Photo Essay

In Search of the "Critchley Hotel" - an Homage to "Blue Ice"

An homage to "Blue Ice"

Trains at night can often create a mysterious, often ominous and foreboding mood. Something about those lighted windows against the pitch black of the night sky, vivid sparks from interrupted contacts with third rail or overhead catenary. There is also the sound aspect -- the formidable crescendo of rumble and clatter and screech of wheels as the train approaches and flashes past.

And if that train happens to be on an overpass, hurtling past old buildings of dark brick illuminated by the occasional street lamp...

It's a challenging motif to photograph, as the lighting is almost always tricky, but the results can be quite rewarding when it all comes together right, as happened on a recent November night in London.

This "project" actually had its genesis in November 2012 when, during a visit to London, I discovered the motif-rich area around Borough Market (Image No.2) in the London Borough of Southwark.

The buildings in this part of London, just south of the Thames near London Bridge Station (if one excludes the soaring modern form of The Shard looming above them to the east) have that somewhat foreboding Dickensian appearance, consistent with that of the Market.

And rising just above Borough Market, between it and Southwark Cathedral (Image No.6), is the Station Approach overpass that carries trains into busy London Bridge Station.

I mentioned November 2012 as the genesis of this particular project. But it's more accurate to say that the real genesis went back some years to sometime in the 'nineties, when I purchased a VHS videotape of a 1992 film that had captured my interest and which had probably not yet been released on DVD.

"Blue Ice" was a crime thriller starring Michael Caine as a very interesting character named Harry Anders. Harry is a former intelligence operative who, after retiring from those shadowy activities, opens a jazz club in what looks to be an old industrial or warehouse building in London.

Harry, while definitely a romantic, can also be lethal when provoked. But who says those two traits need be mutually exclusive? His passion is jazz; and, one might imagine from his shiny black Jaguar XK-140 coupe, vintage motorcars with large cats leaping forth from their bonnets.

It is in that black Jaguar, with some energetic be-bop playing on the music system, that Harry is rear-ended at a stop light by a Mercedes roadster driven by Stacy Mansdorf (Sean Young), the provocatively attractive young wife of the American ambassador.

The unfolding plot leads Harry back into a world of intrigue, including the murders of two of his friends, as he tries to help Stacy, with whom he has fallen in love, resolve a difficult situation with an ex-lover.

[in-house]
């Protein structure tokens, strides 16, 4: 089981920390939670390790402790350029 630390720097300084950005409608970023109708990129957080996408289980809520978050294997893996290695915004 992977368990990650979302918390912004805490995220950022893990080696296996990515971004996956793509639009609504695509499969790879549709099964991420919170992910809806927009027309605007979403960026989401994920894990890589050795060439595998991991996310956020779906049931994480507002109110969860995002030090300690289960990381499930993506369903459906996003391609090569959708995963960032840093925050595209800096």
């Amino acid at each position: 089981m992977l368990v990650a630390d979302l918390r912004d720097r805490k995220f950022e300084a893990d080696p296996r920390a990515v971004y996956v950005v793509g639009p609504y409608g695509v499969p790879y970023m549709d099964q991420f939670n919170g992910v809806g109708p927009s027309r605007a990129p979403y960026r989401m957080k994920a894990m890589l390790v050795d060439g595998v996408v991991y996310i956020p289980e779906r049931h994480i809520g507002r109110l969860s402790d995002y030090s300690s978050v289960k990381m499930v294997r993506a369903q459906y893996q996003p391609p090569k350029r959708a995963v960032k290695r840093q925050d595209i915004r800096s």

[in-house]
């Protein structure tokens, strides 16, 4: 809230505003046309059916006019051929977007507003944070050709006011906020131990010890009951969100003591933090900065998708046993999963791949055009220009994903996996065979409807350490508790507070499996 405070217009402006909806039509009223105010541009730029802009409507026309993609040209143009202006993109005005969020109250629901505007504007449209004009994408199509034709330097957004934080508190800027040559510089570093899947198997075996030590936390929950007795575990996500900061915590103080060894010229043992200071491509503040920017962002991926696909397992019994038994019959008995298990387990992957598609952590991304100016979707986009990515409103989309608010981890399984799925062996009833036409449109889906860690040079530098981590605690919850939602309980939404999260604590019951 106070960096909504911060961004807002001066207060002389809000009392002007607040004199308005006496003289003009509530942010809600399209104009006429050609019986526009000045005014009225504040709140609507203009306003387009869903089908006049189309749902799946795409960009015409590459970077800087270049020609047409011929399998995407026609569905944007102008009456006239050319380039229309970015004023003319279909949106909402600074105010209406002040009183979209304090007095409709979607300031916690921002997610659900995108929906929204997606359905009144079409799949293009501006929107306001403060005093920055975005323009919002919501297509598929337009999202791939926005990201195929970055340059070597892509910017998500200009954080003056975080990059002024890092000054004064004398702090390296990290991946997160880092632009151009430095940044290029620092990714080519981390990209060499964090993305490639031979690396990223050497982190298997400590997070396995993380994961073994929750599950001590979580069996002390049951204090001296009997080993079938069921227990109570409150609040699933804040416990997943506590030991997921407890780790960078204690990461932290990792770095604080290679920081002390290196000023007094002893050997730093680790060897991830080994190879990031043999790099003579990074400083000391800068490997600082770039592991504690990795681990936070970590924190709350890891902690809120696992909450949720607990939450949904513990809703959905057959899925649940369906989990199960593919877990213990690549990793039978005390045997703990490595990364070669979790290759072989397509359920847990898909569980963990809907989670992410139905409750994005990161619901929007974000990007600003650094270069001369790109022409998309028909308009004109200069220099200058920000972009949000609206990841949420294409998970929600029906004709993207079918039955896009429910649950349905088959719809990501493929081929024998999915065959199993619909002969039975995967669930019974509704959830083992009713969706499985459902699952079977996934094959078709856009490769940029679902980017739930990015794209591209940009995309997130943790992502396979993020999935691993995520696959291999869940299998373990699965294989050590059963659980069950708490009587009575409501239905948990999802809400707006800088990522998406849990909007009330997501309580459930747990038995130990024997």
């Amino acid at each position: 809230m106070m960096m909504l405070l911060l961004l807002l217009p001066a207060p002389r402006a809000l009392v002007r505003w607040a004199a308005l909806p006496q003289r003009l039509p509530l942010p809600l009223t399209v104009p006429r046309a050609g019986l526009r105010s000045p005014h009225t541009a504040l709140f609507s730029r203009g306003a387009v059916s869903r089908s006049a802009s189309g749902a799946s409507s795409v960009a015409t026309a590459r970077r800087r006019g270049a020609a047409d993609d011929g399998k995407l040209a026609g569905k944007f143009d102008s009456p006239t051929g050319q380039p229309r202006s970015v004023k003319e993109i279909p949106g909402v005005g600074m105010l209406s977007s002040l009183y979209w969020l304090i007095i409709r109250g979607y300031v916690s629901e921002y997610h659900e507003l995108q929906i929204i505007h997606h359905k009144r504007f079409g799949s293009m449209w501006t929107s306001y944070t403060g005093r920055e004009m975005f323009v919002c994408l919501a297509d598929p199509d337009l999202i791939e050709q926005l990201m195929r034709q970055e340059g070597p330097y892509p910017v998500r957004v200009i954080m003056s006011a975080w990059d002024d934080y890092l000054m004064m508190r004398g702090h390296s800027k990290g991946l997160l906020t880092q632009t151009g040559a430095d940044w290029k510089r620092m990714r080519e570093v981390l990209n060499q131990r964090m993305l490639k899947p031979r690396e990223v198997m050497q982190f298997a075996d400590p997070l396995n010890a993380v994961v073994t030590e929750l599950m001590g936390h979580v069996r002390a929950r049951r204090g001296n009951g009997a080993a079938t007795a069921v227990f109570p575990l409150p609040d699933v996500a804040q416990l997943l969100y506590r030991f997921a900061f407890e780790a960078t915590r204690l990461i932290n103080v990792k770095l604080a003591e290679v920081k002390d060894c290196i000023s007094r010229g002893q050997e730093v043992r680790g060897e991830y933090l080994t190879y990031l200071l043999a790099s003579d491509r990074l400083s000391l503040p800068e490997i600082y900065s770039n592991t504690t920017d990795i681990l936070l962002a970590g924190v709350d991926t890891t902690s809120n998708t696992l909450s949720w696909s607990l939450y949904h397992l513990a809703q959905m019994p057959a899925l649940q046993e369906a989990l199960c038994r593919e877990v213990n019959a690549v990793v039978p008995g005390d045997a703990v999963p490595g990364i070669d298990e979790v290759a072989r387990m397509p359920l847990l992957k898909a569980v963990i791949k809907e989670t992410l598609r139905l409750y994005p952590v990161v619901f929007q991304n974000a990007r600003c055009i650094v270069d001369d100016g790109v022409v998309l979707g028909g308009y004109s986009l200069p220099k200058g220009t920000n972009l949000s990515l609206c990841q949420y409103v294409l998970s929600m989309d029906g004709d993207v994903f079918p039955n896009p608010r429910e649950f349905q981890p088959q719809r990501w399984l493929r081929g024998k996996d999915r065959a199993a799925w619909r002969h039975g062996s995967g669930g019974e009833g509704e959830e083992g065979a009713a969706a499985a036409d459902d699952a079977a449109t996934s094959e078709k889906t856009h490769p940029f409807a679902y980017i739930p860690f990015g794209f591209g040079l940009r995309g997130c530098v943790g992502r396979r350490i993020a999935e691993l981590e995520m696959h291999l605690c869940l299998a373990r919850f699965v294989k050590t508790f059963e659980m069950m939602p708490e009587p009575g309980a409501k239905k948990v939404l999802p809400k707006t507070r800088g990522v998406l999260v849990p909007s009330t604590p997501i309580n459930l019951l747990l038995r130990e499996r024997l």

The plot gets involved and I wouldn't want to spoil the suspense if you intend to watch it one evening (which I'd highly recommend), but I will tell you about the scene that so engaged my senses that I had to track it down, years later, with my cameras.

Harry and a London police detective friend whose help he has enlisted have tracked down Stacy's ex-lover at an Italian cafe in Southwark.

The Globe Tavern is a pub in Southwark, close by Borough Market. Above and behind looms one of the Station Approach overpasses that carry a heavy flow of passenger train traffic into nearby London Bridge Station.

In the film, the Globe Tavern became the run-down, sleazy, and rather ominous looking "Critchley Hotel." It's just across from the cafe, which is closing as Stacy's ex-lover leaves and walks into the hotel, under the surveillance of Harry and Ozzie, his friend, the copper. The scenes that followed made extremely effective use of those arcing blue sparks created by the electric railway above and behind the building.

I first discovered the area around Borough Market and the Station Approach overpasses during that 2012 visit and there was just this pervasive feeling of deja-vu -- engendered, of course, by vivid memories of that scene in "Blue Ice."

And while London has several railway embankments and overpasses running by old buildings (one of the reasons I find it so strongly appealing in terms of photography), I could not escape the feeling that I had to have been really close to where the "Critchley Hotel" sequences in "Blue Ice" were filmed. But, standing there in that space between Borough Market and Southwark Cathedral with trains rumbling overhead on the Station Approach, I had no idea how close I actually was!

But twilight was nigh, and I had some other motifs tugging away at my camera arm, so I did not further reconnoiter that evening.